A few days ago, a friend of mine sent me a note saying, “I would be interested to read your take on vaccinating children being (or not being) a Jewish issue.” My response was one word: “Vaccinate!!”
I sent her to the excellent pieces by Rabbi Jason Miller and Jamie Rubin explaining why vaccinating children is a Jewish value, yet I was trying to get into the mindset of why people might not vaccinate their children. To be honest, I still can’t do it entirely, but I now think it comes down to beliefs.
Now, some of these beliefs are erroneous, like that vaccinations lead to autism, or that immunity can be developed “naturally” without vaccinations. Other beliefs, though, are more subtle.
Rand Paul and Chris Christie have recently said that they believe that parents should have some level of choice over whether they should vaccinate their children. That belief isn’t so much about the science as it is a belief about the role of government. And as the father of a 16-month-old who now cries when she sees her doctor, I can understand the belief that parents don’t want their kids to feel pain when they get poked at a lot. (By the way, having her be uncomfortable for a few seconds is a price I am certainly willing to pay to keep her and her friends healthy and safe!)
But here’s the thing—beliefs guide our actions. And while we can privately believe whatever we’d like, when those beliefs manifest themselves in our choices, there are consequences. And what we can’t choose is what happens as a result of our decisions.
Adam Frank, an astrophysicist and founder of NPR’s blog 13.7: Cosmos and Culture, makes it very clear that in many ways, nature doesn’t care what we believe:
Infections spread with well-understood mathematical patterns. Planets respond to changes in atmospheric composition via the laws of physics and chemistry. They do this in spite of who we vote for. They do this in spite of our political or social beliefs about right and wrong, good and bad.
The world, in other words, has its own ways. Denial can’t change that. But what the Disneyland outbreak makes clear is that science denial has consequences. That is the real news here. The anti-vax and climate “skeptic” strains of science denial have been with us for more than a decade. Until now, however, it’s all seemed a bit theoretical, like just another forum for Internet hate-festing (which we shall all see soon in the comment sections of this post). But now along comes an outbreak of a once-beaten disease and—surprise—we suddenly see that science denial has actual real-world consequences, because it’s about the actual real world (the one we humans invented science to describe).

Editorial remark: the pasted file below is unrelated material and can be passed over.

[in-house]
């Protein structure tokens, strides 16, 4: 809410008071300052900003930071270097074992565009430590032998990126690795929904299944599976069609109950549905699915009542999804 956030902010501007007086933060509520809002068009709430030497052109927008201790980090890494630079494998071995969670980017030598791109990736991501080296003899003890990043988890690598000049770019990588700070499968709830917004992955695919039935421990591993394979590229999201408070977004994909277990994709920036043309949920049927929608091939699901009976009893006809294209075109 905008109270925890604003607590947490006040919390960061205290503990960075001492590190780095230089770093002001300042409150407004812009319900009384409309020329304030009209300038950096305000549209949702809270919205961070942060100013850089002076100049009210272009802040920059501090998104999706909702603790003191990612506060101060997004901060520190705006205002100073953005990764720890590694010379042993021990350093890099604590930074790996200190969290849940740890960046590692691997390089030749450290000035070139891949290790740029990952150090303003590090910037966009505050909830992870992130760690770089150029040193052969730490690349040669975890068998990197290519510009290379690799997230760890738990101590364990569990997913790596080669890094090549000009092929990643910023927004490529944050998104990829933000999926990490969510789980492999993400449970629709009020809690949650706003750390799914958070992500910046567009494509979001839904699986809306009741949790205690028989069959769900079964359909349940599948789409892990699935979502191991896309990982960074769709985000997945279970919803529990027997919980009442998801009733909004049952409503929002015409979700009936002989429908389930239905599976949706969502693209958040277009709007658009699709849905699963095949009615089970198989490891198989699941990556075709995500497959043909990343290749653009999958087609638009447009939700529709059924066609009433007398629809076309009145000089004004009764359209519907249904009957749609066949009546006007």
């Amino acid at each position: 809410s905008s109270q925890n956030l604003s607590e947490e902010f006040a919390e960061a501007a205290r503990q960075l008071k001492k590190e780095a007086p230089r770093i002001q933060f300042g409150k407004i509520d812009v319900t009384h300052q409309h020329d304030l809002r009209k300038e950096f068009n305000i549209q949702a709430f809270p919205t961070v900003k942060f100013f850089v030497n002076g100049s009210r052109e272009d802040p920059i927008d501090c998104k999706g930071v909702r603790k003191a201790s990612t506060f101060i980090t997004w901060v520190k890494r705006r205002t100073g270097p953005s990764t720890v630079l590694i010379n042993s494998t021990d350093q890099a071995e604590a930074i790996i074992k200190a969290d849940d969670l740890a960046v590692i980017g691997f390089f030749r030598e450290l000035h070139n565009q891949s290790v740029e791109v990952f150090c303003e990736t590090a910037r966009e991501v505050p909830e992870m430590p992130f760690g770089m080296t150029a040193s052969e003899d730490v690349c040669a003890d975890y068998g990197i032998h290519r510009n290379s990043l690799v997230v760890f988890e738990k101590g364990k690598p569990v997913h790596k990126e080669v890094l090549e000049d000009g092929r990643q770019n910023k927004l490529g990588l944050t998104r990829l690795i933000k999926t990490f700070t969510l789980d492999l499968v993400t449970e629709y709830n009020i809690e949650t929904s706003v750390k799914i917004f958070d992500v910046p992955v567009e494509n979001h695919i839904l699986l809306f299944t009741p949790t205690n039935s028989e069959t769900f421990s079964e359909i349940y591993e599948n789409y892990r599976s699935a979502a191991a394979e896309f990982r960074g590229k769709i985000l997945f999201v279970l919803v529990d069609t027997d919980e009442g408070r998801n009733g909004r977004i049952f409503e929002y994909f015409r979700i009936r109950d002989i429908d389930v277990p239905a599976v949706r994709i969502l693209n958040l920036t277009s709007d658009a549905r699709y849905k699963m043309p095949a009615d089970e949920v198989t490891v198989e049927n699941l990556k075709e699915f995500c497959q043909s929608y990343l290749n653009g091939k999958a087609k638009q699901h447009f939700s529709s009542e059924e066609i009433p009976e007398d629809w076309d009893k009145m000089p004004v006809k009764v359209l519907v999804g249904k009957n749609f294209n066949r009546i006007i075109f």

People often say that “everyone has a right to their beliefs.” But one of the wonderful things about Judaism is that in general, it doesn’t really care what we believe per se. Instead, what Judaism cares about is how those beliefs play themselves out in our lives, in our relationships, and in our world.
So yes, while everyone has a right to their beliefs, Judaism’s emphasis is not on our rights but on our responsibilities, and especially our obligation to care for ourselves and for others. Otherwise, we’d live in the world described by the recent piece in The Onion, “I Don’t Vaccinate My Child Because It’s My Right to Decide What Eliminated Diseases Come Roaring Back.”
Neil de Grasse Tyson once said that what’s good about science is that “It’s true whether or not you believe in it.” But there is an addendum to that statement: our beliefs influence our actions, and our actions create consequences—not just for ourselves, but for others.
After all, science doesn’t care what we believe…until those beliefs lead to measles outbreaks and rising sea levels.
During my seven years in the congregational rabbinate, I had so many people say to me, “I don’t believe in God, and I don’t feel connected to my Judaism. Instead, I believe in science.” Or they would approach me and explain that they saw Judaism and science as separate realms, with no connection between the two.
The way this was framed saddened me, but I could understand where it came from. Since the media portrays religion as anti-science, many Jews would say, “I don’t want my science and my Judaism mixed. And if religion is opposed to science, then I don’t want any part of Judaism.”